The bill passed through the Texas Legislature in 1979 and was officially made a state holiday on January 1, 1980.

By the 1890s Jubilee Day had become known as Juneteenth.

Most states recognize it in some way, either as a ceremonial observance or a state holiday. Texas was the first state to recognize the date, in 1980.

In 1996, the first legislation to recognize "Juneteenth Independence Day" was introduced in the U.S. House of Representatives, H.J. Res. 195, sponsored by Barbara-Rose Collins (D-MI).

In 1997, Congress recognized the day through Senate Joint Resolution 11 and House Joint Resolution 56.

In 1999, Ralph Ellison's novel Juneteenth was published, increasing recognition of the holiday. By 2006, at least 200 cities celebrated the day.

In 2013, the U.S. Senate passed Senate Resolution 175, acknowledging Lula Briggs Galloway (late president of the National Association of Juneteenth Lineage) who "successfully worked to bring national recognition to Juneteenth Independence Day", and the continued leadership of the National Juneteenth Observance Foundation.

Longstanding urban legend places the historic reading of General Order No. 3 at Ashton Villa, however no extant historical evidence supports such claims. On 29 June 2014, the Galveston Historical Foundation and Texas Historical Commission erected a Juneteenth plaque where the Osterman Building once stood signifying the location of Major General Granger's Union Headquarters and subsequent issuance of his general orders.

In 2018, Apple added Juneteenth to its calendars in iOS under official US holidays.

Recognition of Juneteenth varies across the United States. It is not officially recognized by the federal government, although the Senate unanimously passed a simple resolution in 2018 in honor of the day, and legislation has been introduced in Congress several times to make it either a "national day of observance" (akin to Flag Day or Patriot Day) or a full-scale federal holiday.

By 2019, 47 states and the District of Columbia recognized Juneteenth, although only one state (Texas) has adopted the holiday as a paid holiday for state employees.

In 2020, several American corporations and educational institutions including Twitter, the National Football League, Nike, announced that they would treat Juneteenth as a company holiday, providing a paid day off to their workers, and Google Calendar added Juneteenth to its US Holidays calendar.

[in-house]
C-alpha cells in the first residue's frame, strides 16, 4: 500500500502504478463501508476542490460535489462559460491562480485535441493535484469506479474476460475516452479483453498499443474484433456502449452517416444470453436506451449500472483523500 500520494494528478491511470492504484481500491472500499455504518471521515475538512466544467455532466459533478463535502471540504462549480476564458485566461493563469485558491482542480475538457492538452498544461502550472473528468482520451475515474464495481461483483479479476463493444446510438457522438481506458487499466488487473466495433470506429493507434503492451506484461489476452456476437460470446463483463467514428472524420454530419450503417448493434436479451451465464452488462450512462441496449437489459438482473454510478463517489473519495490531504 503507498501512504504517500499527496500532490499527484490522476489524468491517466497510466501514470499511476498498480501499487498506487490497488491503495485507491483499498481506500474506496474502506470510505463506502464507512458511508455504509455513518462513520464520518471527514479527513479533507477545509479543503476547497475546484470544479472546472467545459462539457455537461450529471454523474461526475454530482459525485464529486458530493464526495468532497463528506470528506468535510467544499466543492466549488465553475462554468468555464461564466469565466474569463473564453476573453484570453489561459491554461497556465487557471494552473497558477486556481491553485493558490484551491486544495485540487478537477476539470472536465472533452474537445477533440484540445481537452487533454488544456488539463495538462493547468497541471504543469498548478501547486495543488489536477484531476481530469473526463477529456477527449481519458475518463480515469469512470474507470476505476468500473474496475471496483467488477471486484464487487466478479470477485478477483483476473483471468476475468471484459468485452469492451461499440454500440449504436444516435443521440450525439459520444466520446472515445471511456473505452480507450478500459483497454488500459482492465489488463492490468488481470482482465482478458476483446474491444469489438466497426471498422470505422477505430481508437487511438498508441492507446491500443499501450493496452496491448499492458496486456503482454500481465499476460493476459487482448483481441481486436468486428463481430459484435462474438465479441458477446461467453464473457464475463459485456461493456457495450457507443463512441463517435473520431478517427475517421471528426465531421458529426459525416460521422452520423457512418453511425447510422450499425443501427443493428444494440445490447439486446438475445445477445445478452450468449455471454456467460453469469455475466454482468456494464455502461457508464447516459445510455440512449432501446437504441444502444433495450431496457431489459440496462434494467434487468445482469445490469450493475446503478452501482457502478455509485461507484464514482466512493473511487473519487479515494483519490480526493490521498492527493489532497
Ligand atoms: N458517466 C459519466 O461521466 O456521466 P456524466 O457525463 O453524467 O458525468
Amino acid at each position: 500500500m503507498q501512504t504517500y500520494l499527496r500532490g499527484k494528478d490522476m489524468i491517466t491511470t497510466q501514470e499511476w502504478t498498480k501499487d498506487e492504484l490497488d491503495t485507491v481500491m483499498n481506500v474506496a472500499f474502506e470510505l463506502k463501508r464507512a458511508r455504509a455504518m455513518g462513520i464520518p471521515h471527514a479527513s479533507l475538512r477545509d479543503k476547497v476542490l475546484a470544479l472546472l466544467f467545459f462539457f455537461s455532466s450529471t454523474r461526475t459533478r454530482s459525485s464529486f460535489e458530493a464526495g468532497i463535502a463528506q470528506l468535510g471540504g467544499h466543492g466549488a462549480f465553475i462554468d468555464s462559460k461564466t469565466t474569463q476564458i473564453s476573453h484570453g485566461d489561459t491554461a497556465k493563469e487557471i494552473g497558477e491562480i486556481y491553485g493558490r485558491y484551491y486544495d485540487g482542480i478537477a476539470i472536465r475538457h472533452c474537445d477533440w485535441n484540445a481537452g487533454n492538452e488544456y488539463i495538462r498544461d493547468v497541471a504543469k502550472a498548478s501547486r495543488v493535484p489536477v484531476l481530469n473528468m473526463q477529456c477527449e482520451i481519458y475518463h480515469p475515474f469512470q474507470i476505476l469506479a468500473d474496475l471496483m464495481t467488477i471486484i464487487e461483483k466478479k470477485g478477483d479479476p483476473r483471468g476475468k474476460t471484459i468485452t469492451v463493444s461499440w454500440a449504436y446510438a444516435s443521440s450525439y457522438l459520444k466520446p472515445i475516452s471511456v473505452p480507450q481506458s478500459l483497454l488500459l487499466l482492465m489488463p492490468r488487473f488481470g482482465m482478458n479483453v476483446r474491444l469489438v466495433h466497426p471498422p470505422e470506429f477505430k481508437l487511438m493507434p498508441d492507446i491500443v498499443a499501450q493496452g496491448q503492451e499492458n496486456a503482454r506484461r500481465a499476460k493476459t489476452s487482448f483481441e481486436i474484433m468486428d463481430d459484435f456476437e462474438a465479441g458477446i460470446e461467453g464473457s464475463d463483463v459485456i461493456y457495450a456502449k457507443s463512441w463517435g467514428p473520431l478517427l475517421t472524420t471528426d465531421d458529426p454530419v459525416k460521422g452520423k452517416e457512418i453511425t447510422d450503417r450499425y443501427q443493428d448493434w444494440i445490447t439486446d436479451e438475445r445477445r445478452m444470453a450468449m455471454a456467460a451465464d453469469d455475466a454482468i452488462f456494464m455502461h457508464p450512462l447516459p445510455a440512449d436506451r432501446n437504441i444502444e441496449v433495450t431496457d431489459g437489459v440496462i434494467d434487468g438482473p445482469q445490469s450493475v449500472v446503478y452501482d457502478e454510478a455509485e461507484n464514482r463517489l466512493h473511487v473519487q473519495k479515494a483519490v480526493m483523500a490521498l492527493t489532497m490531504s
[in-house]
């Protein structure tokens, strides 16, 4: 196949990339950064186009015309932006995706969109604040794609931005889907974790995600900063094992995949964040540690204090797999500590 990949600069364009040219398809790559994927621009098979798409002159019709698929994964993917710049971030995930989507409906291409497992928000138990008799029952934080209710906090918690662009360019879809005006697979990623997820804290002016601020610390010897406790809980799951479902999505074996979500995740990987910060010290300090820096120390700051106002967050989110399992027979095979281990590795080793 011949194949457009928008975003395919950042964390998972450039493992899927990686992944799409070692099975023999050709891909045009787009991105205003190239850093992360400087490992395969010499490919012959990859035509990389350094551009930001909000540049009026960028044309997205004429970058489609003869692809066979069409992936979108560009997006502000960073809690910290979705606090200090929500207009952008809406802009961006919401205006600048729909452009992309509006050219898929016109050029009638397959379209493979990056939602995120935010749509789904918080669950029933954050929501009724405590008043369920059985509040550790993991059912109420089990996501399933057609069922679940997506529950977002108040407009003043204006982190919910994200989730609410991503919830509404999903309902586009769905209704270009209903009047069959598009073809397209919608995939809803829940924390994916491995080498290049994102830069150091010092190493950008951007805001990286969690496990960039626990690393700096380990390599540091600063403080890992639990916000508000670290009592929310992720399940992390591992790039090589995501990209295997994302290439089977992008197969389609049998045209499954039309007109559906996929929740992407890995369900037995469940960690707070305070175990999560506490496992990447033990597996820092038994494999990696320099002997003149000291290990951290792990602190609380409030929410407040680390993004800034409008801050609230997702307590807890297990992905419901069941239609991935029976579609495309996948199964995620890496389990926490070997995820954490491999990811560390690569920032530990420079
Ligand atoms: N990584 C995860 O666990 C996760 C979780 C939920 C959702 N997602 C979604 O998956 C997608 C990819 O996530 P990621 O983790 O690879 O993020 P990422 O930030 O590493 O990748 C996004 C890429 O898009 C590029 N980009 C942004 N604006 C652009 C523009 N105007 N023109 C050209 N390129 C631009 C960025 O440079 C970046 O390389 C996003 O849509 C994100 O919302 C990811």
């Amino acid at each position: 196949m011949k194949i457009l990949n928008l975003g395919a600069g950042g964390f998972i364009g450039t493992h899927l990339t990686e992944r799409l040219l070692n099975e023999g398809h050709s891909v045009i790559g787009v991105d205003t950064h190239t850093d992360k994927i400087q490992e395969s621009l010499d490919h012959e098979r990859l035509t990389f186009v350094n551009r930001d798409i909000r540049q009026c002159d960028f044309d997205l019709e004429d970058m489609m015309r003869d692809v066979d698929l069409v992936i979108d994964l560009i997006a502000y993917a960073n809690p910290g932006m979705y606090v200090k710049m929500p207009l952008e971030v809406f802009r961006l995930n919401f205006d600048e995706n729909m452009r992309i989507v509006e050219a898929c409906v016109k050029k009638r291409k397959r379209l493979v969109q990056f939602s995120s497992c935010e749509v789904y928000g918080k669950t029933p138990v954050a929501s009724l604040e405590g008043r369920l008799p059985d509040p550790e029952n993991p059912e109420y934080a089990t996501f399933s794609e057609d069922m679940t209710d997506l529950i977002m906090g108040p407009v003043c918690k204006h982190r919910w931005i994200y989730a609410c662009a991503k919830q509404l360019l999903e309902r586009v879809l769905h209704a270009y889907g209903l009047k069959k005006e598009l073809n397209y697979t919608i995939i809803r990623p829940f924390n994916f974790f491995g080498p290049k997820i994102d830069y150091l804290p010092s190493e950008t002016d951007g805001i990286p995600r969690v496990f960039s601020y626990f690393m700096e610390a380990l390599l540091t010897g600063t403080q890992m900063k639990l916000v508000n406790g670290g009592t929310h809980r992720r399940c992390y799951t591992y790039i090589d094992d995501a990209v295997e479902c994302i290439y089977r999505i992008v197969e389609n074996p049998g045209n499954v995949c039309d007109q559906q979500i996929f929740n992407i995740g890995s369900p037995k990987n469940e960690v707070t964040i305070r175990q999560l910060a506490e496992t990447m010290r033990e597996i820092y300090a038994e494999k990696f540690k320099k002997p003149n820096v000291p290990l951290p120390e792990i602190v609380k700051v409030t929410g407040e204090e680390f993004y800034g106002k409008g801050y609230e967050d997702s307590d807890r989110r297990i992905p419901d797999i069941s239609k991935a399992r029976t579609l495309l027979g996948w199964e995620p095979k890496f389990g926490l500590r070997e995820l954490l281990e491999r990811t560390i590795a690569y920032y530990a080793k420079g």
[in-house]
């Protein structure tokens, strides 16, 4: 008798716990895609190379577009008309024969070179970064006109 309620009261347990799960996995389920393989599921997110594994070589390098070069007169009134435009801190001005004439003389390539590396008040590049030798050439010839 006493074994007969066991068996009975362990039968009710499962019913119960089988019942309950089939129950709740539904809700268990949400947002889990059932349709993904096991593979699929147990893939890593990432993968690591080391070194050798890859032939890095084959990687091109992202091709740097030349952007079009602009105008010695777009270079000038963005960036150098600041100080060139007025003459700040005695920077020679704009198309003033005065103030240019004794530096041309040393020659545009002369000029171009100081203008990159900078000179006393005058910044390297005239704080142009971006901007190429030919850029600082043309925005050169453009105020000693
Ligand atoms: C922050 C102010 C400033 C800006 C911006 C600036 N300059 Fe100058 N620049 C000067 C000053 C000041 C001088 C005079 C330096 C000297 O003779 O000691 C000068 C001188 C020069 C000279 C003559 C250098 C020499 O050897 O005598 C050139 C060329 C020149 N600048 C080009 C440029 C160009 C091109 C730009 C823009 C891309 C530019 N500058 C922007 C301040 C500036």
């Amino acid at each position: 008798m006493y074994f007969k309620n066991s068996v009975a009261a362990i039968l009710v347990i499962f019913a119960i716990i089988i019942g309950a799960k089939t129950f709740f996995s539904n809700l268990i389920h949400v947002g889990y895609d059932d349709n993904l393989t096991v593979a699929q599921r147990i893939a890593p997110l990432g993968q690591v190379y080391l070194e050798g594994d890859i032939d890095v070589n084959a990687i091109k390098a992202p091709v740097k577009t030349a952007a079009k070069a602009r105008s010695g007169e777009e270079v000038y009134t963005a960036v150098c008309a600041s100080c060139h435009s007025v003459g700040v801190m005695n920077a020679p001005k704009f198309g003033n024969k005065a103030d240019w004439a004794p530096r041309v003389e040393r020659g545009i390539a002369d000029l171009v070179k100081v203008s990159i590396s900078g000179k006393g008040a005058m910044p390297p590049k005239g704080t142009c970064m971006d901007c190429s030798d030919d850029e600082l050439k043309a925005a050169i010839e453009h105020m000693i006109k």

Representative Al Edwards died of natural causes April 29, 2020 at the age of 83, but the annual prayer breakfast and commemorative celebration continued at Ashton Villa with the late legislator's son, Jason Edwards, speaking in his father’s place.

In 2020, in the midst of the COVID-19 pandemic and the worldwide protests sparked by the police killing of George Floyd, controversy ensued when President Donald Trump scheduled his first political rally since the pandemic's outbreak for Juneteenth in Tulsa, Oklahoma, site of the 1921 race massacre in the Greenwood district.

In 2020, Massachusetts Governor Charles Baker issued a proclamation that the day would be marked as "Juneteenth Independence Day". This followed the filing of bills by both the House and Senate to make Juneteenth a state holiday. Baker did not comment on these bills specifically, but promised to grant the observance of Juneteenth greater importance.

North Dakota Governor Doug Burgum announced that the state would formally recognize Friday, June 19, 2020, as Juneteenth Day in North Dakota for the year 2020.

Governor Kristi Noem of South Dakota proclaimed June 19, 2020, as Juneteenth Day, spurring calls for it to be recognized annually, rather than just for 2020.

In 2020, Juneteenth was formally recognized by New York City (as an annual official city holiday and public school holiday, starting in 2021).